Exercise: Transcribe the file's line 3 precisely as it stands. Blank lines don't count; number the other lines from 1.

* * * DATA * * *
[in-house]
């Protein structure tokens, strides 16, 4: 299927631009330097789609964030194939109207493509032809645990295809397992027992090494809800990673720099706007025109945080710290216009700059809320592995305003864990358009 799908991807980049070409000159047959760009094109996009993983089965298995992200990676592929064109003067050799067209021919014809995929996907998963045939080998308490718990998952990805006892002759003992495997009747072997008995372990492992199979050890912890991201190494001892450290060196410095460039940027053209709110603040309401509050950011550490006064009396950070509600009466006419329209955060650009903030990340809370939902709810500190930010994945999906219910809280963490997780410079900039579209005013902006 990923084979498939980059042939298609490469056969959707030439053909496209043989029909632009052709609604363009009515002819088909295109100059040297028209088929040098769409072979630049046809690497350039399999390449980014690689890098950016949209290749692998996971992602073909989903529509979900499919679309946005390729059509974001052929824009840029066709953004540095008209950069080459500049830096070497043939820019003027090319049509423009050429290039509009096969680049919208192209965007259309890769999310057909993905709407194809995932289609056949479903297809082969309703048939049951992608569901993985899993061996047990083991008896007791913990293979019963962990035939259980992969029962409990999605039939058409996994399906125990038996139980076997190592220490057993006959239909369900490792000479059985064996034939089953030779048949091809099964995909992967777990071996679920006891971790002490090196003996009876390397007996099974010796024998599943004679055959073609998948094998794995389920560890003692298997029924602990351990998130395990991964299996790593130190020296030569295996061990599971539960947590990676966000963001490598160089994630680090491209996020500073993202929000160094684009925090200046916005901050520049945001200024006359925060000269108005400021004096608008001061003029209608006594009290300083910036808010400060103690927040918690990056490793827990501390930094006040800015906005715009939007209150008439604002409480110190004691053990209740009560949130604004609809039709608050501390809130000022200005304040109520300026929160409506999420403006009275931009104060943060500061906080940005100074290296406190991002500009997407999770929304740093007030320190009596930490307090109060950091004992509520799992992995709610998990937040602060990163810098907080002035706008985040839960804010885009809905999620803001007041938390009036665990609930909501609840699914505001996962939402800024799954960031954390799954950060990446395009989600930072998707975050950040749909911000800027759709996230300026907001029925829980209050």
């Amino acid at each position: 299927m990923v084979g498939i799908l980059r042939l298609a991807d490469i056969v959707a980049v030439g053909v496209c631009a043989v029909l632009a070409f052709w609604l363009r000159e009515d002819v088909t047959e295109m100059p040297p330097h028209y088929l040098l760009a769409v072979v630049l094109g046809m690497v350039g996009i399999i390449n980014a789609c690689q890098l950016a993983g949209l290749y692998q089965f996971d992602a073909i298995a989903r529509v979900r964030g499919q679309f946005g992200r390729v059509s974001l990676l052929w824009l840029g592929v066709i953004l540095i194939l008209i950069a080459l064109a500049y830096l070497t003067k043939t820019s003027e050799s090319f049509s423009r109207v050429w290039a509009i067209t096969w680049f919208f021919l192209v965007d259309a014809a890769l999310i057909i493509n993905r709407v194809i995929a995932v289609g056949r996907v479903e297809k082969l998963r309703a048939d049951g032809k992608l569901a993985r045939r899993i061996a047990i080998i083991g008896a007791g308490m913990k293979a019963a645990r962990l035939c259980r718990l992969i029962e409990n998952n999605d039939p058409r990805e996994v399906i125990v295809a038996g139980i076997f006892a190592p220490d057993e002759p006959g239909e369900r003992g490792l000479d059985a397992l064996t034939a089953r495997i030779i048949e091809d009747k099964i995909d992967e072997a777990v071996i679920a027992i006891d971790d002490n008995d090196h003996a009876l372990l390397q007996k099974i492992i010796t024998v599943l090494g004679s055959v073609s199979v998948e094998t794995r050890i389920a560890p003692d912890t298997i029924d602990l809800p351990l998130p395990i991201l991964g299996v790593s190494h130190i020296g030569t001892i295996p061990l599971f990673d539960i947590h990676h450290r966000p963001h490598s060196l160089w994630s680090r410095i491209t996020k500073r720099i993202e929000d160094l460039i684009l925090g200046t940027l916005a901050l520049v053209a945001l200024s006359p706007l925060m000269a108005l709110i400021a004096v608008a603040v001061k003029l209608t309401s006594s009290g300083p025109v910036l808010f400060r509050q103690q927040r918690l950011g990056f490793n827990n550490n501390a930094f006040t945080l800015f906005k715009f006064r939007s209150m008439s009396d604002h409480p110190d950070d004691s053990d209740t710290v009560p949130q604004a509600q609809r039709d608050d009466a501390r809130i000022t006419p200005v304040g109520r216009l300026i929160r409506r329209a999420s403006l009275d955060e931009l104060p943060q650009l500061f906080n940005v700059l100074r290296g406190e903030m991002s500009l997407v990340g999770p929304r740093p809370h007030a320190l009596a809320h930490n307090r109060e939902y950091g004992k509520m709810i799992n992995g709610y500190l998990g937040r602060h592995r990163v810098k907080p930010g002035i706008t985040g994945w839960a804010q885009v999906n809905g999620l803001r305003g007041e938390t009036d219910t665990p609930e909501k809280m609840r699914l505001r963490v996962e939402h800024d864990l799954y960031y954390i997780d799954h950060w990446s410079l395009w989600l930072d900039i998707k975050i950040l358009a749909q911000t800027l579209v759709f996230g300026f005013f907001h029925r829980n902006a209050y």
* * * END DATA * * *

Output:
């Amino acid at each position: 299927m990923v084979g498939i799908l980059r042939l298609a991807d490469i056969v959707a980049v030439g053909v496209c631009a043989v029909l632009a070409f052709w609604l363009r000159e009515d002819v088909t047959e295109m100059p040297p330097h028209y088929l040098l760009a769409v072979v630049l094109g046809m690497v350039g996009i399999i390449n980014a789609c690689q890098l950016a993983g949209l290749y692998q089965f996971d992602a073909i298995a989903r529509v979900r964030g499919q679309f946005g992200r390729v059509s974001l990676l052929w824009l840029g592929v066709i953004l540095i194939l008209i950069a080459l064109a500049y830096l070497t003067k043939t820019s003027e050799s090319f049509s423009r109207v050429w290039a509009i067209t096969w680049f919208f021919l192209v965007d259309a014809a890769l999310i057909i493509n993905r709407v194809i995929a995932v289609g056949r996907v479903e297809k082969l998963r309703a048939d049951g032809k992608l569901a993985r045939r899993i061996a047990i080998i083991g008896a007791g308490m913990k293979a019963a645990r962990l035939c259980r718990l992969i029962e409990n998952n999605d039939p058409r990805e996994v399906i125990v295809a038996g139980i076997f006892a190592p220490d057993e002759p006959g239909e369900r003992g490792l000479d059985a397992l064996t034939a089953r495997i030779i048949e091809d009747k099964i995909d992967e072997a777990v071996i679920a027992i006891d971790d002490n008995d090196h003996a009876l372990l390397q007996k099974i492992i010796t024998v599943l090494g004679s055959v073609s199979v998948e094998t794995r050890i389920a560890p003692d912890t298997i029924d602990l809800p351990l998130p395990i991201l991964g299996v790593s190494h130190i020296g030569t001892i295996p061990l599971f990673d539960i947590h990676h450290r966000p963001h490598s060196l160089w994630s680090r410095i491209t996020k500073r720099i993202e929000d160094l460039i684009l925090g200046t940027l916005a901050l520049v053209a945001l200024s006359p706007l925060m000269a108005l709110i400021a004096v608008a603040v001061k003029l209608t309401s006594s009290g300083p025109v910036l808010f400060r509050q103690q927040r918690l950011g990056f490793n827990n550490n501390a930094f006040t945080l800015f906005k715009f006064r939007s209150m008439s009396d604002h409480p110190d950070d004691s053990d209740t710290v009560p949130q604004a509600q609809r039709d608050d009466a501390r809130i000022t006419p200005v304040g109520r216009l300026i929160r409506r329209a999420s403006l009275d955060e931009l104060p943060q650009l500061f906080n940005v700059l100074r290296g406190e903030m991002s500009l997407v990340g999770p929304r740093p809370h007030a320190l009596a809320h930490n307090r109060e939902y950091g004992k509520m709810i799992n992995g709610y500190l998990g937040r602060h592995r990163v810098k907080p930010g002035i706008t985040g994945w839960a804010q885009v999906n809905g999620l803001r305003g007041e938390t009036d219910t665990p609930e909501k809280m609840r699914l505001r963490v996962e939402h800024d864990l799954y960031y954390i997780d799954h950060w990446s410079l395009w989600l930072d900039i998707k975050i950040l358009a749909q911000t800027l579209v759709f996230g300026f005013f907001h029925r829980n902006a209050y």